This year, I’ll be joining this birding trip, so stay tuned for updates on the field shoot as it unfolds – direct from the Osa!

Read more about our film project here – and even help fund it!


Aves, Birds, Land Conservation and Forest Restoration, Uncategorized, Volunteers and Visitors

Join a Conservation Birding Trip this winter!

Dahl_Vermiculated Screech Owl Pair

A pair of Vermiculated Screech Owls. Photo by Alan Dahl


Fall is fast approaching, and the change of seasons signals something particularly exciting for the Osa Peninsula – the return of migrating birds! The Osa is home to almost 500 resident bird species and many more who migrate to the peninsula from boreal forests in the US and Canada. Now in the middle of September, the migratory bird season is well under way, with species such as the Golden-winged warbler, Olive-Sided Flycatcher, and the Baltimore Oriole making their long journey to Central America.

Besides the many species that winter in the Osa, the peninsula is a year-round home to an astonishing diversity of tropical birds. When the continents of North and South America merged some 3 million years ago, birds living on either side of the divide poured into the newly-formed land bridge, creating a wealth of avian diversity seen few other places in the world. Protecting these birds’ habitats has become a top priority for conservationists as their territories face increasing threats from deforestation, farming and climate change.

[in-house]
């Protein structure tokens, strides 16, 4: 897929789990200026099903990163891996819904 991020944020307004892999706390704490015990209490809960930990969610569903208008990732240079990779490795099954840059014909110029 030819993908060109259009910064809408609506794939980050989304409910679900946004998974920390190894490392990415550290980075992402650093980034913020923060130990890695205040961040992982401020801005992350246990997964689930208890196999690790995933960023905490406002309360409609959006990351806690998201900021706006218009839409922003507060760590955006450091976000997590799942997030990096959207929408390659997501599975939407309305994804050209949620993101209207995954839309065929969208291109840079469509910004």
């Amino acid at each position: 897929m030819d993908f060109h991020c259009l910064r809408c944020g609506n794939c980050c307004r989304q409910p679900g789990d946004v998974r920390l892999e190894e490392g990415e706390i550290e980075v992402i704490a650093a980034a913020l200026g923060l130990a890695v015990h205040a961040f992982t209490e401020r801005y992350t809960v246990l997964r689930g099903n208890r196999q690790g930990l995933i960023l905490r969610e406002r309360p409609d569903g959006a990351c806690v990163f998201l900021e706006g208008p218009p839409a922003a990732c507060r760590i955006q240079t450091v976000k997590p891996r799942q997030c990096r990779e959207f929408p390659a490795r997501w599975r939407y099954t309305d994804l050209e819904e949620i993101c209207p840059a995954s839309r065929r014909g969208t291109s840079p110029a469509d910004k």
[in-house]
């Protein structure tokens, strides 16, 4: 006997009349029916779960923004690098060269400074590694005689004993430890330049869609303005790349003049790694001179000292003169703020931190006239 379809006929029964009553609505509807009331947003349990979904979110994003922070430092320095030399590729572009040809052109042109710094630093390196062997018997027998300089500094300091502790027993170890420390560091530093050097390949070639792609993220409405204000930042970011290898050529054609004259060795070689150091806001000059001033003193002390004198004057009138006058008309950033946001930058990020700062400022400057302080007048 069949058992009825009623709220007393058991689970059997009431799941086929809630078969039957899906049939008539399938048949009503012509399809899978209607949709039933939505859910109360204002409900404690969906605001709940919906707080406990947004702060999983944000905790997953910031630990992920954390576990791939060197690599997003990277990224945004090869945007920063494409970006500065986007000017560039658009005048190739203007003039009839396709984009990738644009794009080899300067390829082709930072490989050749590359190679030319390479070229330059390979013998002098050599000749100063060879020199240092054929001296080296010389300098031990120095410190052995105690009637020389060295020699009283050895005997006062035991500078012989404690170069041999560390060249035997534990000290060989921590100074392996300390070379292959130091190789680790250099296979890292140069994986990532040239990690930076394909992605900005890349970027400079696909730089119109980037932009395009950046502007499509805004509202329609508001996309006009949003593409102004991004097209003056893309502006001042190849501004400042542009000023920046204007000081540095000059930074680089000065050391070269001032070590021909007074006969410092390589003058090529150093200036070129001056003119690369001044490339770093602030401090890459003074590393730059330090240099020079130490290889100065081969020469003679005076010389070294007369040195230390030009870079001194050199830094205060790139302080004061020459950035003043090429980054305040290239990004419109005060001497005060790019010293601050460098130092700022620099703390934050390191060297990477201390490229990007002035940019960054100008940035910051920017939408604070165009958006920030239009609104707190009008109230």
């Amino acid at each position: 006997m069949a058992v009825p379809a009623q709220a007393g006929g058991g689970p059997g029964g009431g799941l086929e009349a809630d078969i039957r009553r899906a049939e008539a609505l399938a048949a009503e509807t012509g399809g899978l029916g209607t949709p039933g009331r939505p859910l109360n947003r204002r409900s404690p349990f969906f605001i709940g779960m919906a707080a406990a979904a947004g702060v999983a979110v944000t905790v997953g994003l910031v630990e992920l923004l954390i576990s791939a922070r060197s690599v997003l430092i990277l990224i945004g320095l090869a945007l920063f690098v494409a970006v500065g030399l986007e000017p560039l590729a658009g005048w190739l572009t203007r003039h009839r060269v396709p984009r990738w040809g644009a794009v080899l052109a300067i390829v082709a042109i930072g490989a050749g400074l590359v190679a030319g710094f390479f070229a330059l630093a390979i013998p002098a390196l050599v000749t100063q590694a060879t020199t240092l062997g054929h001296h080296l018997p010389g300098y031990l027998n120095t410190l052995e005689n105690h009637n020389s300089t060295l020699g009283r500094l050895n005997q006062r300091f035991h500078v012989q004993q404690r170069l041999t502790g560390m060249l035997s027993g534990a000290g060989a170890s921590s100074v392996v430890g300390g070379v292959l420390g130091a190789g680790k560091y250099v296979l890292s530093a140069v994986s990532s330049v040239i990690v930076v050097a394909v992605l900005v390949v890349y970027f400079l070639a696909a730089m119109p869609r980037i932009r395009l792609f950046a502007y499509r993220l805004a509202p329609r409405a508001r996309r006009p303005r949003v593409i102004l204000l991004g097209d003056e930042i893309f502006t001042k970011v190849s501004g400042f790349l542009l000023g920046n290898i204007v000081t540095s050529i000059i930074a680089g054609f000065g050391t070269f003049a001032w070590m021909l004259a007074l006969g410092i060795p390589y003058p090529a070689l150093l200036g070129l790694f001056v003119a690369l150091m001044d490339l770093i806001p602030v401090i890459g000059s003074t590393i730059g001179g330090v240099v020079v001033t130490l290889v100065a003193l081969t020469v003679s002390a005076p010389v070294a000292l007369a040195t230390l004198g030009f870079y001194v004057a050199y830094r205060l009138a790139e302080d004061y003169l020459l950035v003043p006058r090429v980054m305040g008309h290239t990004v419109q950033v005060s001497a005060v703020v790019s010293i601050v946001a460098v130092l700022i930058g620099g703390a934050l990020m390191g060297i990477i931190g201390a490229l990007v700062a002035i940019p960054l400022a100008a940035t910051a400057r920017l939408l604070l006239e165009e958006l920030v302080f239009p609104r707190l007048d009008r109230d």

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A pair of Scarlet Macaws. Photo by Alan Dahl

Fortunately, you can help protect these birds and their nesting grounds by joining one of our Conservation Birding Expeditions this winter! These amazing adventures, taking place from January 18 – 26 and February 9 – 16, 2014, include extensive birding, hikes through old-growth rainforest and mangrove patches, ogling of sloths and howler monkeys, and general frolicking throughout the jungle. You’ll also hear nightly presentations from Osa Conservation staff on the conservation efforts currently underway at our research stations,  including sea turtle nesting, reforestation efforts, environmental education, and large cat conservation. All birding tours and hikes are led by local naturalist guides with plenty of experience in flushing out the most elusive nesters.

The first five nights will be spent at Piro Biological Station, where you’ll bird along the Rio Piro, Cerro Osa and other spots local spots while witnessing biological research and conservation in action. The remaining nights will be spent at Bosque del Rio Tigre, an intimate ecolodge on a 31-acre private wildlife reserve, where you can spot up to 60 different bird species in the morning and fall asleep to the sounds of cascading waterfalls in the evening!


Guest house at Piro Biological Station

This is an amazing opportunity to explore the natural beauty of the Osa Peninsula and its globally-significant biodiversity, and to revel in the wonders of the animal kingdom. All adults, ages 18 and over, are welcome to join a trip. For more information, including a detailed itinerary, costs and accommodations, please email info@osaconservation.org or visit our Conservation Birding page. We hope to see you there!

**Note: listening to excessive birdsong may cause giddiness, lightheadedness, and uncontrollable gaiety. Please take proper precautions, such as drinking plenty of water, eating regularly, and bringing a change of shorts.**